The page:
Despite being happily ensconced in France since 2009, I have always looked forward to my biannual trips to Blighty.
After all, choosing another culture in which to live and raise my kids does not mean I have rejected everything about the country in which I was spawned.
I still miss Marmite. And my parents.
Even so, my family and I did not make a single trip to the motherland in 2019; instead, we decided to save our pennies for a longer stay in 2020.
My debut novel was due to be published that May and we wanted to make the most of the celebrations.
As things turned out, it was not the best idea.
Scared to visit to UK
Ever since that time, the combination of cancelled plans, an ongoing pandemic, extortionate testing requirements and an uncertain travel situation has led to the longest absence of my life.
The last time I actually ventured to British shores was 2018, and my only exposure to the UK since then has been via the TV news, articles I have read online, and general internet reportage.
‘Will I recognise my homeland?’
Reader, I have booked a trip to the UK in August, but I am scared.
We all know that news can be exaggerated, that ‘highlights’ of the happenings of an entire country are far from being the whole story.
When I lived in Bedfordshire in the noughties, I often saw scenes on the news that bore no relation to the reality of my day-to-day life out in the sticks.
But four years of negative news coverage has taken its toll and I am starting to wonder if I will recognise the homeland I am travelling back to.
Bleak news coverage
For starters, is it true that Britain is now in the midst of constant culture wars?
Will we be forced to take sides in heated arguments about vaccines, or the pros and cons of mask-wearing; or be quizzed on whether or not a prime minister should be allowed to lie?
Are people more hostile to one another in reality or is that just the impression I get watching the headlines?
Cost of living crisis
And the cost of living! While prices have risen in France too, cross-Channel news reports paint a bleak picture.
Renting a holiday cottage is expensive enough – but if power is really as pricey as they say, we might have to exist on cold showers and shiver if the weather turns inclement.
Ought we to bring our thermals despite the fact it will be peak summer?
And will we have to heed the advice of British politicians and seek out supermarket value ranges (apparently they are cheaper – who knew?).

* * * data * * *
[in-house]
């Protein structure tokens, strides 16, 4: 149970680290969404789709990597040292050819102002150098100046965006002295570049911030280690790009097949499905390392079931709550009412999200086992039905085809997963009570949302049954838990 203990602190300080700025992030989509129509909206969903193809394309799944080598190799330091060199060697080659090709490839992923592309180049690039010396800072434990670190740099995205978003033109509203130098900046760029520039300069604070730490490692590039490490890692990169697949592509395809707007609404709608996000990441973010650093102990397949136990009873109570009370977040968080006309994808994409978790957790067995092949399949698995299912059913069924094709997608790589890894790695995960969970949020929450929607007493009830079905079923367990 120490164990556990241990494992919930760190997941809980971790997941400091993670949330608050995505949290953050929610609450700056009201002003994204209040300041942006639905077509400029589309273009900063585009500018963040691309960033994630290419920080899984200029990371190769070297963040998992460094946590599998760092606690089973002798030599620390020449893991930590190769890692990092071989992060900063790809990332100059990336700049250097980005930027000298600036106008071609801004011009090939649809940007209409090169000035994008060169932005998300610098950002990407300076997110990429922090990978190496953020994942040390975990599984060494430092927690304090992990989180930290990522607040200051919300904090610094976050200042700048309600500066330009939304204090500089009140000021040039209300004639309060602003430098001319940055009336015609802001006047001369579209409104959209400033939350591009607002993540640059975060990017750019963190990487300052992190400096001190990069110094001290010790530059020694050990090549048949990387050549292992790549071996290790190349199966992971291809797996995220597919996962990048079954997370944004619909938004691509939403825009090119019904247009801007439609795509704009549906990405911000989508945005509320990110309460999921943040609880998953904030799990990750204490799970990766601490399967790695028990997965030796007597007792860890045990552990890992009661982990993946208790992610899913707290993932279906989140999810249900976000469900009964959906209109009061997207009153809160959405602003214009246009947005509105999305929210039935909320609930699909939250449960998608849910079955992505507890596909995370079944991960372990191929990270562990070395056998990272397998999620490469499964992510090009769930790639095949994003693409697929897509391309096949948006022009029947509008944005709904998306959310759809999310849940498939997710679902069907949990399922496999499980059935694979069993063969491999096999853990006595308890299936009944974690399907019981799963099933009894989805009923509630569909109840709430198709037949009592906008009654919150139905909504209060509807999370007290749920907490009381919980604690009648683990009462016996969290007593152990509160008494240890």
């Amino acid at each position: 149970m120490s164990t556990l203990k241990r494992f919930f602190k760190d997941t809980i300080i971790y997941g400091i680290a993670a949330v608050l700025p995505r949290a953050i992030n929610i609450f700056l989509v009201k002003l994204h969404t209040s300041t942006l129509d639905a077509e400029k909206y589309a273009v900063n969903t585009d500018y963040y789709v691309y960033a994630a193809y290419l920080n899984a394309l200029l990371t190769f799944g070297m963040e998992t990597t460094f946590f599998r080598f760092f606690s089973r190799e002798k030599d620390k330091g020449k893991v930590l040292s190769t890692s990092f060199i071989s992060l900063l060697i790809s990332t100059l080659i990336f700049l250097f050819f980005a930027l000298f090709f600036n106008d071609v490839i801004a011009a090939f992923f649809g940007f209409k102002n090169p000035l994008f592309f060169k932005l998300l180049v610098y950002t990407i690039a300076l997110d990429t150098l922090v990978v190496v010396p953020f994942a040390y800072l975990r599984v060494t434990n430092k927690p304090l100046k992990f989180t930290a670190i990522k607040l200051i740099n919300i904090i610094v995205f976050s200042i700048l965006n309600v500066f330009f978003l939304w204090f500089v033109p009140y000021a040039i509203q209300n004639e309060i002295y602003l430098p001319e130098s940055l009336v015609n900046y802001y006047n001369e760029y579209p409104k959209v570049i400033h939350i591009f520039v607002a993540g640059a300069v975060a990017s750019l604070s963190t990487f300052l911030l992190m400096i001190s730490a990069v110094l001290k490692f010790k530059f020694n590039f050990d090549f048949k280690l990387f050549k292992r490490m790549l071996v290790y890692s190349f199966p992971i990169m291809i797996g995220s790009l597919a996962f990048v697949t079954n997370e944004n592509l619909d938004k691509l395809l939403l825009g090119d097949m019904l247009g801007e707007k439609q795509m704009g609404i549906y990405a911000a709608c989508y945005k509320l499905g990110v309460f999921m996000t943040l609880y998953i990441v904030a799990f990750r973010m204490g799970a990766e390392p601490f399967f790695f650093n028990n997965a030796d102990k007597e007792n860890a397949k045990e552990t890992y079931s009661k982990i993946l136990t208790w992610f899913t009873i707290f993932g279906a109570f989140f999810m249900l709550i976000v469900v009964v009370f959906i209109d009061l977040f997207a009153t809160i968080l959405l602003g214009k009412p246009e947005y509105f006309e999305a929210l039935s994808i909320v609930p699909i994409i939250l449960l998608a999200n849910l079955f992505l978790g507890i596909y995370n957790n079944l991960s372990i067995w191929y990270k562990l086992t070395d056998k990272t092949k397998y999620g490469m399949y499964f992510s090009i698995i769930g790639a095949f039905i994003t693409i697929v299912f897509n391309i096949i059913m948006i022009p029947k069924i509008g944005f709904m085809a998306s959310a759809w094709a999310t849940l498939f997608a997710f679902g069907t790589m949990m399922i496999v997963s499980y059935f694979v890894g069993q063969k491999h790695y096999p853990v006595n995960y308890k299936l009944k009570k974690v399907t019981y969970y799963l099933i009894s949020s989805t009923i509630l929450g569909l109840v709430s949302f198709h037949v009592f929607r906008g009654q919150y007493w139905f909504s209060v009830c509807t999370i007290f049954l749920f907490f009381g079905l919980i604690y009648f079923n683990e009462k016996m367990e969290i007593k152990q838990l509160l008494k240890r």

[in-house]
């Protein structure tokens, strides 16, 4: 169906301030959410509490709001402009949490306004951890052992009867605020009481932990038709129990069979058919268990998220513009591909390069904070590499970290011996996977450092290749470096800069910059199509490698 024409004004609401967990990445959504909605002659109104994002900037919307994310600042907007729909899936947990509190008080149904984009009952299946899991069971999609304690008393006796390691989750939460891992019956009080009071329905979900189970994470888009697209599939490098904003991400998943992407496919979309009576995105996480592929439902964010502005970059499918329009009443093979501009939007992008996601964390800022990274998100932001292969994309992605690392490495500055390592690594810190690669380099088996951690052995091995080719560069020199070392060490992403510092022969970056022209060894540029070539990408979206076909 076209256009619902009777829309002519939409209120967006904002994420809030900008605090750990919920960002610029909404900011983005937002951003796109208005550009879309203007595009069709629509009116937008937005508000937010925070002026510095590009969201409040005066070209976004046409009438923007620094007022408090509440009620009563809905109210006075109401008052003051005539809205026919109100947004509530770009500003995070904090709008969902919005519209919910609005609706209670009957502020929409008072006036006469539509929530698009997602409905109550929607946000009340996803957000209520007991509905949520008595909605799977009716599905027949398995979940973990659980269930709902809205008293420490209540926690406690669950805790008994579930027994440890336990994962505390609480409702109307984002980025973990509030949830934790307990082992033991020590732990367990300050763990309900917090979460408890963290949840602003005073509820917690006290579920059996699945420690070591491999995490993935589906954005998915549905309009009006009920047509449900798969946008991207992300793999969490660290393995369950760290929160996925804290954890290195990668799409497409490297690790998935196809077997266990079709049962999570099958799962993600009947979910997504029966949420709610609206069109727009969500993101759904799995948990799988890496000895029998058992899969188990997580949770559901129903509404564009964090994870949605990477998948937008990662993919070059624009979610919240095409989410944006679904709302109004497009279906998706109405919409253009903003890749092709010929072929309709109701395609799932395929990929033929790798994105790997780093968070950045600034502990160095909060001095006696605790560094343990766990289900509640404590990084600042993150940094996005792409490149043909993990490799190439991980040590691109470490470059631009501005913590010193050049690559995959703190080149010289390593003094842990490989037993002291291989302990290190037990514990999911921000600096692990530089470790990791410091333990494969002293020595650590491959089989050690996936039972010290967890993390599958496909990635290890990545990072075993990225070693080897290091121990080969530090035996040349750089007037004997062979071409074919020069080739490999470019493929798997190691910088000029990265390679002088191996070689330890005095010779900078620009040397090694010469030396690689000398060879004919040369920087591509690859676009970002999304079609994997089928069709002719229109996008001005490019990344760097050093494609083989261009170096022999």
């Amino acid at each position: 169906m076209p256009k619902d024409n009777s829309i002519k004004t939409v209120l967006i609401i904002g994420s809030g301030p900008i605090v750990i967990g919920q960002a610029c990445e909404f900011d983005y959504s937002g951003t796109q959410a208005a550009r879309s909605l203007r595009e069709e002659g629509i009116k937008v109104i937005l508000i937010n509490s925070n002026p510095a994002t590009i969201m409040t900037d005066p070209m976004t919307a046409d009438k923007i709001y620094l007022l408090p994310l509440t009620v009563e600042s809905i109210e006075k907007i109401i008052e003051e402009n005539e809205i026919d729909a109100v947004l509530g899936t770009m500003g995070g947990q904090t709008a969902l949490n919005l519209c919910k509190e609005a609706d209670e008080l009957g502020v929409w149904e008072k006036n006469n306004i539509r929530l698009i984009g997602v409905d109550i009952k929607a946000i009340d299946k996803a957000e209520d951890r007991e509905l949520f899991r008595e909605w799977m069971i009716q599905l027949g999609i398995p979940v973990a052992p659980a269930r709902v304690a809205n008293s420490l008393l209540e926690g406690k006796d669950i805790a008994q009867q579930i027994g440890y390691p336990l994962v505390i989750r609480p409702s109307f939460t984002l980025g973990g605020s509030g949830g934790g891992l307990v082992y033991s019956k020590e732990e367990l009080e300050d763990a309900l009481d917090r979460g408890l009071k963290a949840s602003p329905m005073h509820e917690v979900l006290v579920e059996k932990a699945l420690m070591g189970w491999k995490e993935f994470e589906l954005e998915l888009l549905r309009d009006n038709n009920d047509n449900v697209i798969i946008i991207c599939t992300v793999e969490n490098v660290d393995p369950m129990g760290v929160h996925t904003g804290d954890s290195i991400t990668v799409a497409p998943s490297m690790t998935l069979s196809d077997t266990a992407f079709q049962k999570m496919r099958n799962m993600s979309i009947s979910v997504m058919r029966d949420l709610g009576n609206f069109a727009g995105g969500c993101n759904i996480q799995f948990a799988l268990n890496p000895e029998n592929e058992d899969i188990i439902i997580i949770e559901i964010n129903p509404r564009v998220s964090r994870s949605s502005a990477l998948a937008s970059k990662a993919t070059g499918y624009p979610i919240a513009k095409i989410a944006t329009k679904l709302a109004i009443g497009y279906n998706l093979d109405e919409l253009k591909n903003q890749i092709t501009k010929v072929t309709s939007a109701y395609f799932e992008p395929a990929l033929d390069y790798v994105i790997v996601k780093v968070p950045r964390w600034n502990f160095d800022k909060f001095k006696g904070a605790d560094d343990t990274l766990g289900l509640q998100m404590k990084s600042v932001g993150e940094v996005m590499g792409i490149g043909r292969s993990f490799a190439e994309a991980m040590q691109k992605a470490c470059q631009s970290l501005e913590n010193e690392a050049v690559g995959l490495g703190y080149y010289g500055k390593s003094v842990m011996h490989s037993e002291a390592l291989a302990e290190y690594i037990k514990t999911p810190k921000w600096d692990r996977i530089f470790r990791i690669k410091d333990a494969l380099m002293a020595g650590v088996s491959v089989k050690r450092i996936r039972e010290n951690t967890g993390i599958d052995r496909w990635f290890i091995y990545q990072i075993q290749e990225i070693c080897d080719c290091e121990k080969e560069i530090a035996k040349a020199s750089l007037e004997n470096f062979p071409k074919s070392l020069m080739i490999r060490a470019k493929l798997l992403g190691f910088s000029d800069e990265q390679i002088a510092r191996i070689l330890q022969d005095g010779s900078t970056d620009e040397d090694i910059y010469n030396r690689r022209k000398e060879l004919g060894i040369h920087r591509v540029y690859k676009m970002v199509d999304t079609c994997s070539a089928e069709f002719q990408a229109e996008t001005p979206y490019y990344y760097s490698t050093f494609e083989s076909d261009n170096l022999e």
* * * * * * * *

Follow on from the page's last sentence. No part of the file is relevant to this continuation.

Chaos at ports
Worse, if we are to believe the stories, after disembarking at Folkestone we might face a perilous journey to our final destination.
Our route will be barricaded by gridlocked lorries, hijacked by overzealous protestors sticking themselves to the tarmac or sitting in front of our wheels.
Not to mention the fact UK roads will be so peppered with potholes our tyres will tear to shreds after five minutes.
Prepare for the worst?
Listening to radio debates and reading comments on news articles also has me wondering whether we should fork out on a hire car to avoid navigating British roads with tell-tale French plates.
Will our vehicle attract the wrong kind of attention from hard-line Brexiteers?
Will we be glared at by Remainers who resent the fact we are still able to reside in Europe?
If we dare venture into a town or city, will we be taking our lives in our hands?
Are drunken, drug-fuelled people staggering in the streets?
Or knife-wielding gangs of wild youths roaming like pack animals ready to attack innocent bystanders?
Will we be crossing roads to avoid undesirables hanging about outside the park?
Trip to UK is now or never
Hopefully, we will find that people are a little less polarised than four years of headlines would have us believe.
We all know that the scenes of mayhem and disaster played out on our screens do not represent the whole of the country.
But after four years away, it is easy to forget that day-to-day life in Britain probably toddles on in more or less the same way as it always has.
Then again, if I need reminding that the news can present a skewed version of the realities of living in this country or that, I just have to remember the frantic phone calls I have fielded from relatives whenever the news in France has been bleak.
“No, Mum, that happened in Paris. We live 400km away. Yes, almost the same distance as you are.”
Still, I am viewing my trip with a little trepidation.
And I cannot help but wonder: if I had waited any longer, would I have had the courage to venture back at all?